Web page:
Hassan Safadi, aged 33, has been held in administrative detention without charge or trial since 29 June 2011, most recently renewed for six months in June 2012, reduced to four months at judicial review in September 2012. He ended a previous hunger strike of 70 days in May 2012 but restarted it on 21 June when his administrative detention order was renewed. The PHR doctor who examined him most recently found that he had lost 24 per cent of his body weight and suffers from muscular atrophy, blurred vision, dizziness, extremely low blood pressure, kidney stones, pain in his joints, and impaired sensation and cyanosis in his hands and feet, which could indicate permanent nerve damage. He has also alleged that he was beaten and verbally abused by prison guards.

Another Palestinian detainee, Ayman Sharawna, held since 31 January 2012, has been on hunger strike since 1 July 2012 protesting the refusal by an Israeli military committee to explain to him or his lawyer their allegations that he broke the conditions for his release as part of a prisoner exchange in October 2011 and the basis for his current detention. A PHR doctor who examined Ayman Sharawna on 10 September recommended that he be hospitalized, reporting that he suffers from very low blood pressure, hypothermia, pain in his kidney area, back and right leg, loss of vision in his right eye, loss of sensation in his left leg, and has been vomiting blood. He is currently held at the Ramleh prison clinic, where he has been for most of his hunger strike, although he was transferred to Tel Hashomer hospital last week when he refused water for four days. He has promised to recommence a dry hunger strike if there is no change in his situation in the coming days.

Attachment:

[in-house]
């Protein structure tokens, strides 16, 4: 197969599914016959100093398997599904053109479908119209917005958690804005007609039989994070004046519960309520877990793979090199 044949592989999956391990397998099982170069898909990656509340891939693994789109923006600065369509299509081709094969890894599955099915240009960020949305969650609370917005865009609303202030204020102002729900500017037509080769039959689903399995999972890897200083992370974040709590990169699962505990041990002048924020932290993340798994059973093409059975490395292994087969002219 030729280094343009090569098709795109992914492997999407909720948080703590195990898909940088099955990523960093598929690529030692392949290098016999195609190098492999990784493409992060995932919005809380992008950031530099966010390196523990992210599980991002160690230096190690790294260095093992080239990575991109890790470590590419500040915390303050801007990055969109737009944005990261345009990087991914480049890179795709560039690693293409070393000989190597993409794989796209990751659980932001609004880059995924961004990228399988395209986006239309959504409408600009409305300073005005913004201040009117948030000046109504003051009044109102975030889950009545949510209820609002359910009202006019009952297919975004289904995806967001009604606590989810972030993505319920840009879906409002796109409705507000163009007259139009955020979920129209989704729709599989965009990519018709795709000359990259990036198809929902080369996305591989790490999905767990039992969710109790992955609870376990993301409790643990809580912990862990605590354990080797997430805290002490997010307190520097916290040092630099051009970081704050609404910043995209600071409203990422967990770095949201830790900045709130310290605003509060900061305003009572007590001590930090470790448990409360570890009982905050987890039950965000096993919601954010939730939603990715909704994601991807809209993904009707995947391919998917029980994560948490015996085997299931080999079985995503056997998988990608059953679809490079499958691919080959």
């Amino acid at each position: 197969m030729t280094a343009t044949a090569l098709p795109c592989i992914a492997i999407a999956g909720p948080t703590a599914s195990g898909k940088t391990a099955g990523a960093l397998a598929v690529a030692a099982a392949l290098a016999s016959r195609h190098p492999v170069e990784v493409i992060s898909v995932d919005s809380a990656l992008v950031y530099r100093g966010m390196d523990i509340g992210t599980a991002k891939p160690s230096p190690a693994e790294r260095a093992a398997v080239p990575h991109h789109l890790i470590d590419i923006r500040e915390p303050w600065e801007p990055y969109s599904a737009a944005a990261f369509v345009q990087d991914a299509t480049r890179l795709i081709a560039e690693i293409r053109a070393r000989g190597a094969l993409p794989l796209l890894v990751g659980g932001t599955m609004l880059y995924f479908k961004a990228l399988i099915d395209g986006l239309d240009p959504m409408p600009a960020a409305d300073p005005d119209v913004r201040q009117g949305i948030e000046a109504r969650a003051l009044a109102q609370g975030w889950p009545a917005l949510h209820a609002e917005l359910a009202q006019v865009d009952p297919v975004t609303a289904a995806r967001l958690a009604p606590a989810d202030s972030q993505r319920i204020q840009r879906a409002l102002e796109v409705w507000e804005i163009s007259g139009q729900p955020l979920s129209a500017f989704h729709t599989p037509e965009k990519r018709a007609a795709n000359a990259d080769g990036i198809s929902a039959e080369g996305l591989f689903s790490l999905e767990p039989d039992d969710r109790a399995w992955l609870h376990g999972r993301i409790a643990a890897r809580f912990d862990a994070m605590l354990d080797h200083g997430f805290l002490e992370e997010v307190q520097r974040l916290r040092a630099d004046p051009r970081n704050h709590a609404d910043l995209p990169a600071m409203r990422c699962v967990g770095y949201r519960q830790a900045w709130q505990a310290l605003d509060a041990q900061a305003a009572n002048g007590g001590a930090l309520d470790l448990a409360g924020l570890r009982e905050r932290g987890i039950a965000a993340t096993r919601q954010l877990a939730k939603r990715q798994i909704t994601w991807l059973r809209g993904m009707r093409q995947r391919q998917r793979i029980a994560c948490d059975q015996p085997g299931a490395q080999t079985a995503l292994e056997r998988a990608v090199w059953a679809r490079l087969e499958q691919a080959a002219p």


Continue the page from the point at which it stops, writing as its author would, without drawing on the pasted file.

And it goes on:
Administrative detention is detention without charge or trial for renewable terms based on evidence withheld from the detainees and their lawyers. A mass hunger strike of around 2,000 Palestinian prisoners and detainees protesting poor prison conditions, solitary confinement, denial of family visits and detention without charge ended on 14 May 2012 following an Egyptian-brokered deal with the Israeli authorities. Despite media reports suggesting that Israel had agreed that administrative detention orders would not be renewed unless significant new intelligence information was presented, the Israeli authorities have continued renewing such orders and issuing new ones. The total number now held is believed to be around 212, over 100 less than the number held in March 2012. Some administrative detainees have been released if they have agreed to leave the Occupied Palestinian Territories and go into exile abroad. The Fourth Geneva Convention prohibits an occupying power from forcibly transferring or deporting people from an occupied territory. Read more at:

Name: Samer al-Barq, Hassan Safadi, Ayman Sharawna

Gender: m

Further information on UA: 119/12 Index: MDE 15/052/2012 Issue Date: 25 September 2012